We all are playing it, whether we accept that or not. The game is Life and how well it goes isn’t just a function of luck. And no, I am not talking about the Milton Bradley board game.
Real life–what goes on for each of us all day every day–is better or worse depending on how thoroughly we engage with it. The two obviously bad strategies are dwelling on the past and obsessing about the future. But there’s another, more subtly bad idea that deserves some scrutiny.
You can’t live life well if you don’t get involved in it. Staying on the sidelines and watching is a pretty sparse version of living, but it’s easy to take that road because it’s looks like it’s the safest route. But it’s a shortcut to a desert of frustration, not the wisest way to Nirvana.
Get in the game. Take personal action about what’s going on in your life. Waiting for someone else to make you happy is silly–most of us are already well aware of that. But so is waiting for someone else to trigger what you need to happen or for someone besides you to make things exciting.
There’s a balance to the game of life. If you don’t see that and learn to achieve it, things will be out of whack for you emotionally most of the time. We do need to put ourselves in the center of our own lives. But that doesn’t mean ignoring a loved one when they need help. What you get out of helping is different, but it is still about helping yourself be really alive. That helping may give you a sense of connectedness and the softness of compassion rather than a good night’s sleep–or an interrupted workday, but you still gain from getting involved in what’s going on around you.
It’s not always about meeting someone else’s needs instead of your own. Sometimes, it’s being willing to do things a new way. Take haggling for example. Much of the world does business with this technique. The first few times I tried it–after being coached by the travel professionals running the trip, I felt like I was bullying the person I wanted to buy something from. It seemed like a heavy-handed way to prove I was a more savvy bargainer than my “adversary” on the other side of the shop table.
Eventually I realized that those who do business this way see it as part of the fun. It’s definitely a more engaged way to purchase than simply taking something off a shelf, running it through the self-serve checkout, and leaving the store. I was at the bazaar near the New Mosque in Istanbul after I’d gotten comfy with this aspect of the Game of Life when I learned an important lesson about making it work.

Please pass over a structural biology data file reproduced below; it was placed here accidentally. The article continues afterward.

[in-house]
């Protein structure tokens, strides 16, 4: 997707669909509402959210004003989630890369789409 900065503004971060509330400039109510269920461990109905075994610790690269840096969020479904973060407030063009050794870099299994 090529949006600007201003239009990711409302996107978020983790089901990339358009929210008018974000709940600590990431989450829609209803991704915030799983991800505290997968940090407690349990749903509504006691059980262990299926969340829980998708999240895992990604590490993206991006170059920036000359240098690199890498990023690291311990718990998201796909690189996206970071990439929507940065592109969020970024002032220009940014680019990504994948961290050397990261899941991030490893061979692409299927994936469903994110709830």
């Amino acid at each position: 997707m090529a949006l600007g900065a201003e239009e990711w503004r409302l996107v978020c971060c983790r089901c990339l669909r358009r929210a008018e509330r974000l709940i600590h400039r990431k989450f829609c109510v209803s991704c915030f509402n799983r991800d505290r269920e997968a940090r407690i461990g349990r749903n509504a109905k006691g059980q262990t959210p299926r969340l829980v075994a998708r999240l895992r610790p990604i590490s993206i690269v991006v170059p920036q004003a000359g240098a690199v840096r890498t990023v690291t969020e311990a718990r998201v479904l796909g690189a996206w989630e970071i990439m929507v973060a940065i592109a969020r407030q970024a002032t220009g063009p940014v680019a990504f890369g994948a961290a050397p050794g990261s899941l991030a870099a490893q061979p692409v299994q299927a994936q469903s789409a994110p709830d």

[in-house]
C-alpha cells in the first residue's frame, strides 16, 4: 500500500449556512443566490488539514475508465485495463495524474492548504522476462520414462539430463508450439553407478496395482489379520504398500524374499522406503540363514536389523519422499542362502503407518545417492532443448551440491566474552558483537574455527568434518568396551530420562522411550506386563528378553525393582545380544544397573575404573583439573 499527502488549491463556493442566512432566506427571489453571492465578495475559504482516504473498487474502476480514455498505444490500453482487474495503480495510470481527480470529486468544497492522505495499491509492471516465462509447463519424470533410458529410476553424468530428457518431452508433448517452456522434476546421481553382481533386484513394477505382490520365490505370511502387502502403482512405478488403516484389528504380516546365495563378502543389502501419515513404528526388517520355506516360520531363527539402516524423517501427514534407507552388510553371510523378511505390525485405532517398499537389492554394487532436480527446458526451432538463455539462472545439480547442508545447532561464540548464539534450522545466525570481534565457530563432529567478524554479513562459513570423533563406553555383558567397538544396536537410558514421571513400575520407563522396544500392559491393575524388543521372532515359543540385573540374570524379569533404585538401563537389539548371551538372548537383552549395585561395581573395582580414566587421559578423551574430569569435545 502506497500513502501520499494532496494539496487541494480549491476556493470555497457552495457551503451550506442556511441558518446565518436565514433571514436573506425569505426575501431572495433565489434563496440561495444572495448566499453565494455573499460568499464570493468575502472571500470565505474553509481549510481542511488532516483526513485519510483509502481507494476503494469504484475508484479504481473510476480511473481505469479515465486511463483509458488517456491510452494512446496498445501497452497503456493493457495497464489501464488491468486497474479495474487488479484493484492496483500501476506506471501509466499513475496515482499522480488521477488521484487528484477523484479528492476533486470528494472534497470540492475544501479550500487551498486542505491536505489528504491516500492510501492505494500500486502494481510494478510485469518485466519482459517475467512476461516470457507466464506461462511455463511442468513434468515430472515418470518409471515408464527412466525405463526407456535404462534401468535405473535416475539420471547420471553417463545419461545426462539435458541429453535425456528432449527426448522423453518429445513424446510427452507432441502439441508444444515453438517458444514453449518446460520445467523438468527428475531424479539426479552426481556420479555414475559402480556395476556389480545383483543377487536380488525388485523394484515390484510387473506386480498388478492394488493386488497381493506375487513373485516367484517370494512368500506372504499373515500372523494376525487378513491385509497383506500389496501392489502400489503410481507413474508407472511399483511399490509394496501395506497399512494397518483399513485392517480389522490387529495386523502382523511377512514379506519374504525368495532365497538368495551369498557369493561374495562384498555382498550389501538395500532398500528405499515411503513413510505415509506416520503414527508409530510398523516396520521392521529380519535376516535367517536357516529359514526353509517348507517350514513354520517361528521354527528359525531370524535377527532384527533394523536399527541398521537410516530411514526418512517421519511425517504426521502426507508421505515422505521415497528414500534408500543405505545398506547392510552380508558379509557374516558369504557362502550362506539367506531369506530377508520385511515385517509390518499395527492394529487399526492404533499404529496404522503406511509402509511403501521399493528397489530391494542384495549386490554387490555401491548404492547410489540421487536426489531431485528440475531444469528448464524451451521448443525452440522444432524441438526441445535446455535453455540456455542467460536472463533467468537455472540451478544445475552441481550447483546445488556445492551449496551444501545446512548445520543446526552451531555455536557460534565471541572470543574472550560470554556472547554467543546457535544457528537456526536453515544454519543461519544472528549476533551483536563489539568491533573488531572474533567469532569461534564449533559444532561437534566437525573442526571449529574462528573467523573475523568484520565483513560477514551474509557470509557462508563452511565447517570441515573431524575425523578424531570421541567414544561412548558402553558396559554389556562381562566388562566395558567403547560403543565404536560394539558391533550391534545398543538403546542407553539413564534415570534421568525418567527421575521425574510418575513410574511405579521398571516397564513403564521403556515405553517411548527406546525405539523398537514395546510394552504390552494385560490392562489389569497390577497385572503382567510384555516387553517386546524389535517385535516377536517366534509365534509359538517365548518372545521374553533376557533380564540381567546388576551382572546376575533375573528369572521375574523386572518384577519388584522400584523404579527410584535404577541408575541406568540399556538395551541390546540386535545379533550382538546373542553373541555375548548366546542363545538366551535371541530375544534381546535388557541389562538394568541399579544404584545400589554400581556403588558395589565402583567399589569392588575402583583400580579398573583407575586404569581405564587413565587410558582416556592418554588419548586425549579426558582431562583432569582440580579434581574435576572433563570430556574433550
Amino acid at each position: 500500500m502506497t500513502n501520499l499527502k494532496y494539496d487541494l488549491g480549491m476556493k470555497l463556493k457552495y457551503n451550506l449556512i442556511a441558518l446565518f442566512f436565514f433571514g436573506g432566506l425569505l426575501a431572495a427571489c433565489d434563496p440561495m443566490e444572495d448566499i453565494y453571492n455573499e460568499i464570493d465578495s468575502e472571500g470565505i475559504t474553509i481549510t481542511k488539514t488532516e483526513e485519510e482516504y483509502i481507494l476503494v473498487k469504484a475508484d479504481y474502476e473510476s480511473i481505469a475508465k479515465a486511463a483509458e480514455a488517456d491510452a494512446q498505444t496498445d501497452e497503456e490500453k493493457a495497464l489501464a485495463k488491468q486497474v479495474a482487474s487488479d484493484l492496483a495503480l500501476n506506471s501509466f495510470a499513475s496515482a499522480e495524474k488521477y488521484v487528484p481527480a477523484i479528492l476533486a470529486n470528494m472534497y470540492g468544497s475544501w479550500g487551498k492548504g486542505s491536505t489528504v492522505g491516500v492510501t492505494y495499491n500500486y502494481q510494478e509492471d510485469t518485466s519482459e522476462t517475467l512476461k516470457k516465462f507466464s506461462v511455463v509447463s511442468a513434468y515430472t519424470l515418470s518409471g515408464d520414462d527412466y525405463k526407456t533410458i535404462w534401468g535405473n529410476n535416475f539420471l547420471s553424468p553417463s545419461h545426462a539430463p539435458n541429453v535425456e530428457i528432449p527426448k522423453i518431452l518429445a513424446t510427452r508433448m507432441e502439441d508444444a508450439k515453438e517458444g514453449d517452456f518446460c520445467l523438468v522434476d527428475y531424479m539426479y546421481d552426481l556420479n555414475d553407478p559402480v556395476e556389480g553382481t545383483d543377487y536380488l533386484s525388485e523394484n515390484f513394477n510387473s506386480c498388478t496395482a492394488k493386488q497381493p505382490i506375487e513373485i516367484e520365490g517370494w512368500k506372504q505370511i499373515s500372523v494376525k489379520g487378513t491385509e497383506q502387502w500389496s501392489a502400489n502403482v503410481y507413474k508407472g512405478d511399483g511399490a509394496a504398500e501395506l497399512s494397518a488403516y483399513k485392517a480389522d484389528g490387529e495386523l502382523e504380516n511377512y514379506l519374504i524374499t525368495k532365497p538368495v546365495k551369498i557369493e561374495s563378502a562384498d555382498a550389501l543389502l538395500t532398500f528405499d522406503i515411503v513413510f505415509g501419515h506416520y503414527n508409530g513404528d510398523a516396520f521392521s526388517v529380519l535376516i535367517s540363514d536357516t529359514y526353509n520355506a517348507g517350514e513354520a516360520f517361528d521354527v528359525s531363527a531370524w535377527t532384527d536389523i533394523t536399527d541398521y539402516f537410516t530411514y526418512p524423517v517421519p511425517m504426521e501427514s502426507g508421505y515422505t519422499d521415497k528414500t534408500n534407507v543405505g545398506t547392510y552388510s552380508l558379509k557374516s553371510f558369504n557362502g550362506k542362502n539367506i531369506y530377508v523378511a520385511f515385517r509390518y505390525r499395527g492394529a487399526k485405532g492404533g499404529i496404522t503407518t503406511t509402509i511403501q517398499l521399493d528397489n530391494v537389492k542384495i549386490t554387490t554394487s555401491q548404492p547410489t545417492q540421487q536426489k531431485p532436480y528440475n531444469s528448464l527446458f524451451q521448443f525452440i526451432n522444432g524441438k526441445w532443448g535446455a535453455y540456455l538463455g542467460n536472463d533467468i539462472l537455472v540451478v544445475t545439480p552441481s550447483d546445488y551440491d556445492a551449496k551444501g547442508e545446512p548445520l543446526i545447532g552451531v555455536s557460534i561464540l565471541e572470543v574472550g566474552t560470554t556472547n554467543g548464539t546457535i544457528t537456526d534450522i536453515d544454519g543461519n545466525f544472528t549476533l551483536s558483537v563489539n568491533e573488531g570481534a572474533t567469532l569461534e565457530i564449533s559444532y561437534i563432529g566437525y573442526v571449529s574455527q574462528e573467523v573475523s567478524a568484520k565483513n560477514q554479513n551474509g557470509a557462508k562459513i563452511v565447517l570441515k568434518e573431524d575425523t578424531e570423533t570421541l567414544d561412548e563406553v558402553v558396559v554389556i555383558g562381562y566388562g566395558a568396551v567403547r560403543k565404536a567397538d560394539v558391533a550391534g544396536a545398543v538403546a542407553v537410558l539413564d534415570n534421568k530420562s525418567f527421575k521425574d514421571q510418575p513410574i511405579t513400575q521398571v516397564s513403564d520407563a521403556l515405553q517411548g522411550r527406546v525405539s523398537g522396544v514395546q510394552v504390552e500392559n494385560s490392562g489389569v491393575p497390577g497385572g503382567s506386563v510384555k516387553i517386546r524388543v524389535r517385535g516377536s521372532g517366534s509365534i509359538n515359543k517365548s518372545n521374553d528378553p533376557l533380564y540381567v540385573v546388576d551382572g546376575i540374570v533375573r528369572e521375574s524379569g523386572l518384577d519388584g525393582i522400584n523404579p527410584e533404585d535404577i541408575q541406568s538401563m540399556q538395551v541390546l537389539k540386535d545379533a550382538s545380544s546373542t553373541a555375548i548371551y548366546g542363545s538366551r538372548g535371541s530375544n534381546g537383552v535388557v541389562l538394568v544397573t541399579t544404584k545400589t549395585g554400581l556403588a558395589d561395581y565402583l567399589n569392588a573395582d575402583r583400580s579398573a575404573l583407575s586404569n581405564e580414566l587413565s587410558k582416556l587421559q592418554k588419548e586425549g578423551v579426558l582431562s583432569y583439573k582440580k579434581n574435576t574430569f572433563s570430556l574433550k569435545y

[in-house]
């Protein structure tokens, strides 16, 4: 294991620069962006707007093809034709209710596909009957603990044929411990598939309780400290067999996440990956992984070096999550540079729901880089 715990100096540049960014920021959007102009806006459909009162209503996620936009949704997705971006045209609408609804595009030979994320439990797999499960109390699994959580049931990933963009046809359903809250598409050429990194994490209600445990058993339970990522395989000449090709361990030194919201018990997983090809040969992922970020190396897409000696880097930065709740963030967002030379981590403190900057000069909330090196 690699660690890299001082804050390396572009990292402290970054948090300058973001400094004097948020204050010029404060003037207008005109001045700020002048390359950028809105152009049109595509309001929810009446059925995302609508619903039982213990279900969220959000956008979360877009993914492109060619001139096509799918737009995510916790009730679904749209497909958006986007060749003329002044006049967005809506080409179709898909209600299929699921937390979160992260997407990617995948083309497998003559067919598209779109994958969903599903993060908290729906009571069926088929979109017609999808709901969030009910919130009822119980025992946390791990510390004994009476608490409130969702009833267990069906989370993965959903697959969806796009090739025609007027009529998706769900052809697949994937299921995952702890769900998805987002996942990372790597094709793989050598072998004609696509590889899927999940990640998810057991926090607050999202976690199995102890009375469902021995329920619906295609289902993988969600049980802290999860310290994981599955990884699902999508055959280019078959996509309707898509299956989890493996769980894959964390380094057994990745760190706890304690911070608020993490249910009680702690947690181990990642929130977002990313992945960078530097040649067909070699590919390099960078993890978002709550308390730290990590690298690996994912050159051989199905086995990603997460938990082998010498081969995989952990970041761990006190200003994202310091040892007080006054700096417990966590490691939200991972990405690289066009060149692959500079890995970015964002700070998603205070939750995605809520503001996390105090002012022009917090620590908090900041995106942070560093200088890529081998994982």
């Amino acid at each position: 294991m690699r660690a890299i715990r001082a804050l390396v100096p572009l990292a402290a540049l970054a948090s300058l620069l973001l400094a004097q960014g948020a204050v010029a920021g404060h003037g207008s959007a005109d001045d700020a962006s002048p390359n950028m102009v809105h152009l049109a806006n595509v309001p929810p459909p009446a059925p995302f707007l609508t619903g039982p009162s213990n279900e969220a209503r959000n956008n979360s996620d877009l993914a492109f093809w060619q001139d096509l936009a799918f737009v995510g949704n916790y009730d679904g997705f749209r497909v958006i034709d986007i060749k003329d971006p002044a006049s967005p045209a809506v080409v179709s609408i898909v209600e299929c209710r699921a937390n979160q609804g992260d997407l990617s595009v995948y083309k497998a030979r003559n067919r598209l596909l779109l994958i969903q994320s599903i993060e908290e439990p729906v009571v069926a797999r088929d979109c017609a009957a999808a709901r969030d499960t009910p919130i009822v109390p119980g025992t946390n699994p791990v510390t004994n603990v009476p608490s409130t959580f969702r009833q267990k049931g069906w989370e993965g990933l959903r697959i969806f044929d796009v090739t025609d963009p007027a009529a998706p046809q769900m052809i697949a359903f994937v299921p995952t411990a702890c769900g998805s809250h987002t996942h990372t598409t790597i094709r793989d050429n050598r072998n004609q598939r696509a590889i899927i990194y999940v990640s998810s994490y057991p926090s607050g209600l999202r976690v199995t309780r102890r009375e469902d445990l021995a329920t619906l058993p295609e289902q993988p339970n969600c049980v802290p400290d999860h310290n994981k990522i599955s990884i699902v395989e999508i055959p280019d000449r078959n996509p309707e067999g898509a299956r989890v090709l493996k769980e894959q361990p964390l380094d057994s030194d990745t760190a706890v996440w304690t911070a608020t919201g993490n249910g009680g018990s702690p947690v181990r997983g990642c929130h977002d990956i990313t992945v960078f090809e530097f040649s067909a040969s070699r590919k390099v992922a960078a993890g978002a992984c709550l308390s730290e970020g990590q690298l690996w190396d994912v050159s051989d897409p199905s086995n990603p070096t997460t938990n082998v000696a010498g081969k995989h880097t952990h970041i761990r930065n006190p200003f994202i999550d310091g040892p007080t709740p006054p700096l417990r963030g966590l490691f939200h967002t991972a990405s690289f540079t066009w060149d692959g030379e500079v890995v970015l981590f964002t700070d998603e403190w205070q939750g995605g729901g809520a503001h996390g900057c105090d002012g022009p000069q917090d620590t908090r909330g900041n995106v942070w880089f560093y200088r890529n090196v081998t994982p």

On one of the less-travelled alleys, we found a vendor with a table of knit and lace ladies tops. They were beautiful and much as I really didn’t need one, I wanted one with more passion than I typically have for clothes. I asked the vendor how much he wanted for one I liked best. He ignored me. A younger vendor nearby said something to him in Turkish and then asked me in English to ask the question again. I did, and the older vendor traced “15″ on the palm of his hand. His friend said “That is American dollars.” That was reasonable, but I wanted to do it right. This was a haggling situation. So I said that was too much and offered half–just like I’d learned. When his friend translated, he shrugged. After a few minutes of just looking at each other, I turned to leave.
His young friend gave him a quick flurry of instructions in Turkish and called me back. He explained that the older man was just starting and asked me to try again. I again offered half of his asking price.
The way it’s supposed to work is that he then counters and we reach a price between his high and my low. Instead, he shook his head “yes.” I turned to his more experienced friend. The younger guy sighed. “It is yours for that price.”
The shirt I bought was lovely–a deliciously soft, heathered knit with pretty lacework dyed in the same gentle teal blue. I loved the shirt when I saw it. But once I owned it, I felt bad wearing it. We hadn’t played the real game and I had accidentally stolen it.
I can see now that it was a round in the Game of Life where I’d come to play and my vendor had not. I felt gypped even though I’d gotten the “deal.” More often, I am on the other end of that fulcrum. Either way, when you don’t ”get in the game,” everyone loses. That moment in life is less because of your reluctance to play an active role.
Engage in life. Roll up your sleeves and get involved. Give. Take. Try. Make a difference. That’s the only way to be really alive.
Mary Lloyd is a speaker and consultant and author of Supercharged Retirement: Ditch the Rocking Chair, Trash the Remote, and Do What You Love. For more, see her website.